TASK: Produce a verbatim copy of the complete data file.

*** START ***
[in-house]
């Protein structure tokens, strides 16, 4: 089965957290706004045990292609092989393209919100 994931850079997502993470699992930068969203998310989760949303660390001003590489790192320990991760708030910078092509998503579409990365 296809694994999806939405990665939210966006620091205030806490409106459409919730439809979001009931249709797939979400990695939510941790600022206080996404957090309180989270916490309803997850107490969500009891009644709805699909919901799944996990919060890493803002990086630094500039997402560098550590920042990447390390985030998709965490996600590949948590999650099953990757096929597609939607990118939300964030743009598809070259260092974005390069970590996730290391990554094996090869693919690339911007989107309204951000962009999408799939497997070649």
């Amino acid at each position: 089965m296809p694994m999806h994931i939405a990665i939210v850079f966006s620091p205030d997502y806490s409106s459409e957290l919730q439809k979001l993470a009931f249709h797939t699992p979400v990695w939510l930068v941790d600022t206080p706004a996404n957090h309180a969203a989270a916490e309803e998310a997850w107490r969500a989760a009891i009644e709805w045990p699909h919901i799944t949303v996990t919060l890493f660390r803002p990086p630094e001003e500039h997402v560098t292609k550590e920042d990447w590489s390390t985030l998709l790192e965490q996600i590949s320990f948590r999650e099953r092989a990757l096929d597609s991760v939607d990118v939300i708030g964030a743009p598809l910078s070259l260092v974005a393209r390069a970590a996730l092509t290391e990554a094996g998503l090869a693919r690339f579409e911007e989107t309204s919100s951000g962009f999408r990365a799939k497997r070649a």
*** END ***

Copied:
[in-house]
């Protein structure tokens, strides 16, 4: 089965957290706004045990292609092989393209919100 994931850079997502993470699992930068969203998310989760949303660390001003590489790192320990991760708030910078092509998503579409990365 296809694994999806939405990665939210966006620091205030806490409106459409919730439809979001009931249709797939979400990695939510941790600022206080996404957090309180989270916490309803997850107490969500009891009644709805699909919901799944996990919060890493803002990086630094500039997402560098550590920042990447390390985030998709965490996600590949948590999650099953990757096929597609939607990118939300964030743009598809070259260092974005390069970590996730290391990554094996090869693919690339911007989107309204951000962009999408799939497997070649």
């Amino acid at each position: 089965m296809p694994m999806h994931i939405a990665i939210v850079f966006s620091p205030d997502y806490s409106s459409e957290l919730q439809k979001l993470a009931f249709h797939t699992p979400v990695w939510l930068v941790d600022t206080p706004a996404n957090h309180a969203a989270a916490e309803e998310a997850w107490r969500a989760a009891i009644e709805w045990p699909h919901i799944t949303v996990t919060l890493f660390r803002p990086p630094e001003e500039h997402v560098t292609k550590e920042d990447w590489s390390t985030l998709l790192e965490q996600i590949s320990f948590r999650e099953r092989a990757l096929d597609s991760v939607d990118v939300i708030g964030a743009p598809l910078s070259l260092v974005a393209r390069a970590a996730l092509t290391e990554a094996g998503l090869a693919r690339f579409e911007e989107t309204s919100s951000g962009f999408r990365a799939k497997r070649a």